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Umkhosi woMhlanga — The Reed Dance Festival
Zululand, South Africa
10,000 Zulu virgins converge at the Enyokeni Zulu Royal Palace in September every year to celebrate the Umkhosi woMhlanga (Reed Dance Festival). The Reed dance is an activity that promotes purity among virgin girls and respect for young women. During the Reed Dance, each maiden carries a reed which has been cut by the riverbed and it symbolizes the power that is vested in nature. The reeds reflect a deep mythical connection with origin of the Zulu people, where the original ancestor emerged from a reed bed. The reeds are carried to the palace for the king to inspect. In Zulu mythology, if a young woman who is not a virgin takes part in the Reed Dance ceremony, her reed will break causing public humiliation.
September 4 — Labor Day
Puerto Rico, U.S.
September 7 — Independence Day
September 12 — Brilliant Venus
Venus hits its greatest brilliancy (magnitude -4.5) and maintains it for more than a month. Now a morning star, it rises higher each day before dawn.
September 12 to 14 — Rosh Hashanah, the Jewish New Year
Occurs 162 days after the first day of Pesach (Passover). In the Gregorian calendar at present, Rosh Hashanah cannot occur before September 5, as happened in 1899 and will happen again in 2013. After the year 2089, the differences between the Hebrew calendar and the Gregorian calendar will force Rosh Hashanah to be not earlier than September 6. Rosh Hashanah cannot occur later than October 5, as happened in 1967 and will happen again in 2043. The Hebrew calendar is so constituted that the first day of Rosh Hashanah can never occur on Wednesday, Friday, or Sunday; the popular mnemonic is "lo be-adu rosh" ("Rosh [Hashanah] is not on adu"), where adu has the numerical value 1-4-6 (corresponding to the numbering of days in the Jewish week, in which Sunday is, broadly speaking, the first day).
September 15 & 16 — Independence Days
September 17 — Keiro No Hi - Respect for the Aged Day
Japan (the third Monday in September)
September 17 — Citizenship Day
Formerly called Constitution Day, Citizenship Day marks the anniversary of the date in 1787 when the final draft of the constitution of the United States was signed by delegates to the Constitutional Convention after months of wrangling.
September 19, 21, 22 — Ember Days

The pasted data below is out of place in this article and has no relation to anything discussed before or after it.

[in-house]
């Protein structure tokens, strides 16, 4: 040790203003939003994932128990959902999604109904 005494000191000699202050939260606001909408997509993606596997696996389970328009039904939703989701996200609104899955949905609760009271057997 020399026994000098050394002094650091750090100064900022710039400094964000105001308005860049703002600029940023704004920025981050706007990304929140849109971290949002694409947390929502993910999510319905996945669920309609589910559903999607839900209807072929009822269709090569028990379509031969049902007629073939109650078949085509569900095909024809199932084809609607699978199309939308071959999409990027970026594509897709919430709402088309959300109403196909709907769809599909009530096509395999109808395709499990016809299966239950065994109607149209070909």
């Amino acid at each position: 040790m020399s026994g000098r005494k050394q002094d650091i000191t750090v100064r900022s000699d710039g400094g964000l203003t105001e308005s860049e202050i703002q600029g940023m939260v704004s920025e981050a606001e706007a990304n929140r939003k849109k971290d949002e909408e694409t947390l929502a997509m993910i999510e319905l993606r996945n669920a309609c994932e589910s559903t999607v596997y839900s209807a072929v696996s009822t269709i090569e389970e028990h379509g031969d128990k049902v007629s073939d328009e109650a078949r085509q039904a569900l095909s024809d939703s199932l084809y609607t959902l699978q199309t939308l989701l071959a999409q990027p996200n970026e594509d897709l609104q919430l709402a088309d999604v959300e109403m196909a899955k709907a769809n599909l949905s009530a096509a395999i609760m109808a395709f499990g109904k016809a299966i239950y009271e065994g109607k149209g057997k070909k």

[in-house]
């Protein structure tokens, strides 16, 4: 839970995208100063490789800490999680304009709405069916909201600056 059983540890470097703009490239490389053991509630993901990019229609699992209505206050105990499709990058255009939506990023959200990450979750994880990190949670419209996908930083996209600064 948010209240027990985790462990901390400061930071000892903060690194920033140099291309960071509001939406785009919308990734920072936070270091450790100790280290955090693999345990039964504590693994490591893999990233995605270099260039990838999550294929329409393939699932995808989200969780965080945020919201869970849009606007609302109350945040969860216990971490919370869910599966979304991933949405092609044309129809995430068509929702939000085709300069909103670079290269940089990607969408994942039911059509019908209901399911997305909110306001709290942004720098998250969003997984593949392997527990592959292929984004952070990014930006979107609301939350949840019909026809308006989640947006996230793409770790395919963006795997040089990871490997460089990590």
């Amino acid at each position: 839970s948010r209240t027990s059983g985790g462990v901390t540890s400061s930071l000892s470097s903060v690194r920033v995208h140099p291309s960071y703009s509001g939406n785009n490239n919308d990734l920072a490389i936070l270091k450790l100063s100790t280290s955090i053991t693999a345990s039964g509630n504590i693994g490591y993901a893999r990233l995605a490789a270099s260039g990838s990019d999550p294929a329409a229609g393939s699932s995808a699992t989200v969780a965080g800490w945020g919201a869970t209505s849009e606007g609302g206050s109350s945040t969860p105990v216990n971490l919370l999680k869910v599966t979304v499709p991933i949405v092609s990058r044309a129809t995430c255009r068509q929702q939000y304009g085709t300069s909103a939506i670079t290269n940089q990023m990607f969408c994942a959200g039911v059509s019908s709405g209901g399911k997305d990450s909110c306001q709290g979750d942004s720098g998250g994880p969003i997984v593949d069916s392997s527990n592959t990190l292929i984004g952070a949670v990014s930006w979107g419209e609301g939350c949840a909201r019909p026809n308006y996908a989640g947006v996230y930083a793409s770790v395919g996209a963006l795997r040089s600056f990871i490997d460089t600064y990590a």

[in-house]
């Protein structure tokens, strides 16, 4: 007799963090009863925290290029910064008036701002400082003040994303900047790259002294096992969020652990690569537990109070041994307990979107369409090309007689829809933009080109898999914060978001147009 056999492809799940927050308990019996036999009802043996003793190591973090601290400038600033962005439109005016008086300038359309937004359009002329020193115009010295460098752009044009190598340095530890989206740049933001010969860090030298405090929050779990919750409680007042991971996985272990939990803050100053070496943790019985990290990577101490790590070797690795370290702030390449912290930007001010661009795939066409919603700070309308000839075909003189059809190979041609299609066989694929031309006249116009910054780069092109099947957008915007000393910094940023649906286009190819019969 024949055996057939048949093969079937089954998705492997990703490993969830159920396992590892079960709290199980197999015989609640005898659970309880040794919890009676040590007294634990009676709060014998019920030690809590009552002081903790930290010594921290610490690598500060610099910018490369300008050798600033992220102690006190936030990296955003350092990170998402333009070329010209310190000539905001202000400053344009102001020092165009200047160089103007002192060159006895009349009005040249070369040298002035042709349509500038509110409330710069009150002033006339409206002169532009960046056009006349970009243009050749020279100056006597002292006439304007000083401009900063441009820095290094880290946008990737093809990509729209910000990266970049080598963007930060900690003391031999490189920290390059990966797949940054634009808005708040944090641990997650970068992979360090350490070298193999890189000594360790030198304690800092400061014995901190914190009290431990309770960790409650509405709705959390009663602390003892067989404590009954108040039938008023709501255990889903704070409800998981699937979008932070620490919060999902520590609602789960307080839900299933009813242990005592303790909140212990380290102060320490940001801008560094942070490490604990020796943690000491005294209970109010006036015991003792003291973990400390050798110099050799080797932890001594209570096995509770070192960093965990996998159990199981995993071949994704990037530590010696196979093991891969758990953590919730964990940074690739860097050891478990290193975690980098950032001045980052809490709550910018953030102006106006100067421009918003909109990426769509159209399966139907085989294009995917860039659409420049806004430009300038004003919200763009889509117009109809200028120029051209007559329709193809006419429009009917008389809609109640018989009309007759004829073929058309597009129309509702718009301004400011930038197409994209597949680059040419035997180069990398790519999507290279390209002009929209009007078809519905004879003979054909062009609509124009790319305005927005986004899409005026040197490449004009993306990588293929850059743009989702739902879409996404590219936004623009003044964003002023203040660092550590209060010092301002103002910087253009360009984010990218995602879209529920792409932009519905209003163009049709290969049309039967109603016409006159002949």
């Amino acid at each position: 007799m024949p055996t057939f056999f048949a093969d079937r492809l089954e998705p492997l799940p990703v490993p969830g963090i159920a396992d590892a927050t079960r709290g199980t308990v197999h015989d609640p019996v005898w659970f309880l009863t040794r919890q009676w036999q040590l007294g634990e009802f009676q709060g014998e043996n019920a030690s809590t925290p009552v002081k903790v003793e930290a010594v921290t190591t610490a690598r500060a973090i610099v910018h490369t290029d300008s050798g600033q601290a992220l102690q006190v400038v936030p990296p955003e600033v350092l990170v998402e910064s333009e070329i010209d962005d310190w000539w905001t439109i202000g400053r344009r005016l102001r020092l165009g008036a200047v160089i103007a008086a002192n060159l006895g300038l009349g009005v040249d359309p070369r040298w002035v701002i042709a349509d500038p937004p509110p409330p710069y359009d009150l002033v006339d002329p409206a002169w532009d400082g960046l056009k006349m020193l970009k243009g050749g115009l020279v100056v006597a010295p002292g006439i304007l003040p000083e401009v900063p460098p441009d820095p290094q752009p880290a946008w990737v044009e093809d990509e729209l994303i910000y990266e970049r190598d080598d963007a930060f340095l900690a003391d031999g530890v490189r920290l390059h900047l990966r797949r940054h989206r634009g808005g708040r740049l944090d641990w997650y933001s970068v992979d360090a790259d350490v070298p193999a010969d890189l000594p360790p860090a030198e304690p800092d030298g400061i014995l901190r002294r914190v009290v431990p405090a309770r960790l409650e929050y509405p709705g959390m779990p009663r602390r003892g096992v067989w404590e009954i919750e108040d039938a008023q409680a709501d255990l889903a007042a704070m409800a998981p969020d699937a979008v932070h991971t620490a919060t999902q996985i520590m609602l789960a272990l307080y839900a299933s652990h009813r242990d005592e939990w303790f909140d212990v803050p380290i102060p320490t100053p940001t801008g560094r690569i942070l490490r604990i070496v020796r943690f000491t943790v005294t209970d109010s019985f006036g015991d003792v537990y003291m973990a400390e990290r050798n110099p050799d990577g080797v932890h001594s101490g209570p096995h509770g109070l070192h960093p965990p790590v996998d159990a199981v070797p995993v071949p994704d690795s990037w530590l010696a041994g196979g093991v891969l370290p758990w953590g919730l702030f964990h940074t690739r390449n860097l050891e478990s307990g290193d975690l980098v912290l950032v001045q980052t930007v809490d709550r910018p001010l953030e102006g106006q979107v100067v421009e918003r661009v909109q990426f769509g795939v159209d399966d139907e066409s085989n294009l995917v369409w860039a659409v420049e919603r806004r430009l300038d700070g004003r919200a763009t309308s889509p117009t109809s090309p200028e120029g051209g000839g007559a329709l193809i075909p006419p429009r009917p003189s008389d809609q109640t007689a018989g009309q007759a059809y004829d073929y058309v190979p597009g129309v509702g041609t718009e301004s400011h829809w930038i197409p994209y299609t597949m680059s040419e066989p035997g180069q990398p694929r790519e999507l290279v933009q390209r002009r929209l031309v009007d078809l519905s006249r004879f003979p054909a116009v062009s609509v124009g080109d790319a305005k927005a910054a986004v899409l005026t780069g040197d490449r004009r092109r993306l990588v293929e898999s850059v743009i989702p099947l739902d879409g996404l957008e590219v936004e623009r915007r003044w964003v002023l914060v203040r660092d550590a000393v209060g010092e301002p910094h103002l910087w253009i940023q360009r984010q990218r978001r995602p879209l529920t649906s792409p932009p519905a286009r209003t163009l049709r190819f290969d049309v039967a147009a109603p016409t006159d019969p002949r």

Folklore has it that the weather on each of these three days foretells the weather for three successive months; Wednesday, September 19, forecasts the weather for October; Friday, September 21, for November; and Saturday, September 22, for December.
September 23 — Autumnal Equinox, Mabon
Second Harvest festival celebrating the Mysteries, Equality and Balance. Fall begins at 5:51 A.M. (Eastern Time) today. The autumnal equinox is defined as the point at which the Sun appears to cross the celestial equator from north to south. The celestial equator is the circle in the celestial sphere halfway between the celestial poles. It can be thought of as the plane of Earth's equator projected out onto the sphere. The word equinox means "equal night," when night and day are of the same duration. In Europe, the conclusion of the harvest each autumn was once marked by festivals of fun, feasting, and thanksgiving known as "Harvest Home." It was also a time to hold elections, pay workers, and collect rents. These festivals usually took place around the time of the autumnal equinox.
September 23 — Shubun No Hi - Autumn Equinox Day
Graves are visited during the week (Ohigan) of the Equinox Day.
September 23 — National Day
September 24 — Heritage Day
September 26 — Full Moon
The Britons name for this moon is the Fruit Moon. Native Americans called it the Harvest Moon. It is also known as the Travel Moon, the Dying Grass Moon, the Blood Moon, and in India it is called Kojagiri or Sharad Pornima
September 17 to October 3 — Sukkot
One of three pilgrimage festivals, Sukkot commemorates the 40 years of wandering in the desert following the Jews expulsion from Egypt. It includes a celebration of the grape harvest. Temporary houses called sukkahs are constructed which are decorated with foods that celebrate the harvest. Families enjoy their meals in these structures, which represent the tents erected in the fields of ancient Palestine. They also represent the temporary housing the children of Israel had to live in while they wandered in the desert searching for the promised land. Symbols of Sukkot include palm leaves and lemons. More information on this holiday.